Opponents of the PennEast Pipeline

Two days after Trump did an endzone dance in Wildwood on this issue, the Federal Energy Regulatory Commission (FERC) on January 30 voted to support the companies developing the $1B PennEast natural gas pipeline using federal eminent domain to gain access to properties owned by New Jersey. In response to the decision, Maya van Rossum, the Delaware Riverkeeper and leader of the Delaware Riverkeeper Network, said “It is a blatantly biased effort to subvert the judicial process for the Federal Energy Regulatory Commission to seek to override the ruling of the Third Circuit by determining that the PennEast Pipeline Company can exercise eminent domain authority against the state of New Jersey, ignoring the Sovereign rights of the state.  It is the role of the judiciary – not the Commission – to decide sovereign immunity issues. This is another abuse of power by FERC, and an outrageous infringement on state’s rights. FERC has demonstrated itself, yet again, to be an ally of the pipeline companies and an enemy of the people.  Pipelines are devasting property rights, harming critical natural resources, and magnifying our climate crisis – and FERC is helping them to do it.  The right and ability of States to protect their own resources have been increasingly under attack by FERC. This order is yet another example of why we need Congress to step in with legislative reforms that will prevent FERC’s ongoing abuses of power. The Delaware Riverkeeper Network will be challenging this decision. This of course means that we will need to file a rehearing request, which we anticipate FERC will respond to with a tolling order intending to rob us of our rights and New Jersey of its rights in order to serve the profit goals of PennEast.”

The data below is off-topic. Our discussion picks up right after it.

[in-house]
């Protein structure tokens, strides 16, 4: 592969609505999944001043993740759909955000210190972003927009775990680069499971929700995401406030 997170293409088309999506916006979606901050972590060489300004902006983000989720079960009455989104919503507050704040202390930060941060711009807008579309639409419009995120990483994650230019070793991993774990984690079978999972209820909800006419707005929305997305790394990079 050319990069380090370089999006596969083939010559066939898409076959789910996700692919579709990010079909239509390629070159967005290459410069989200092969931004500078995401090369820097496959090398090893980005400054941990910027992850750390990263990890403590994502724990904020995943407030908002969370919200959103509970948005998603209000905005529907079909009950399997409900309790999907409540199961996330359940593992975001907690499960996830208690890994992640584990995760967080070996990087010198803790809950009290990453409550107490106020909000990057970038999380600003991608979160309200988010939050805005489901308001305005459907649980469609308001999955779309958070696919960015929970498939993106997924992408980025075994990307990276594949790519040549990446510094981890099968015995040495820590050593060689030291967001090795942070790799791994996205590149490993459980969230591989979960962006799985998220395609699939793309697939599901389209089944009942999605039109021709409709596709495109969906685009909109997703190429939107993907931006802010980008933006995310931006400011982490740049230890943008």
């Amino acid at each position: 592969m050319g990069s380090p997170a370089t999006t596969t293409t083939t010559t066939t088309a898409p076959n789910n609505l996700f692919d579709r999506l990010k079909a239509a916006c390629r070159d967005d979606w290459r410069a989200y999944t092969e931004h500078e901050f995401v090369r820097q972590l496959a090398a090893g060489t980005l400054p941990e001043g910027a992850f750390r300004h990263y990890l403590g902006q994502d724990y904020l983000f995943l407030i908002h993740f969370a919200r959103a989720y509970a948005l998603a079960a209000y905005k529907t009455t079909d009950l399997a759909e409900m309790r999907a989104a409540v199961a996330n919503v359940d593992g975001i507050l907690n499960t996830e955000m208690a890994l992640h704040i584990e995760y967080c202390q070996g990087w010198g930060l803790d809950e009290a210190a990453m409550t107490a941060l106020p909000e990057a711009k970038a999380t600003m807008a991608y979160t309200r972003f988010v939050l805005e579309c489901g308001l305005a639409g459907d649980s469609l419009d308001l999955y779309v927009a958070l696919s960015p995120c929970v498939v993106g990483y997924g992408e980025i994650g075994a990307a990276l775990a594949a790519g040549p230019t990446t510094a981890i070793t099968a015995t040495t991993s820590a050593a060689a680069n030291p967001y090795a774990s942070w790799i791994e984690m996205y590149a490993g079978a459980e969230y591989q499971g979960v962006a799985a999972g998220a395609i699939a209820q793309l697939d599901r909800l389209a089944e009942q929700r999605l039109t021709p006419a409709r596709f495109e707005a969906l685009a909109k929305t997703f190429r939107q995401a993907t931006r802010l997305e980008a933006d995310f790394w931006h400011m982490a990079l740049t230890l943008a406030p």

Kate Gibbs

Give her credit, absolutely, for staying in the contest now that Jeff Van Drew chased millionaire businessman David Richter into her district. That’s a real race in CD3. But seeing the BurlCo Republican at Trump’s rally among the old guard engineers of Richter’s CD2 to CD3 shape-shift (Richter even had a speaking role), bespoke of torment and turmoil for a loyal soldier in a Trump-dominant world.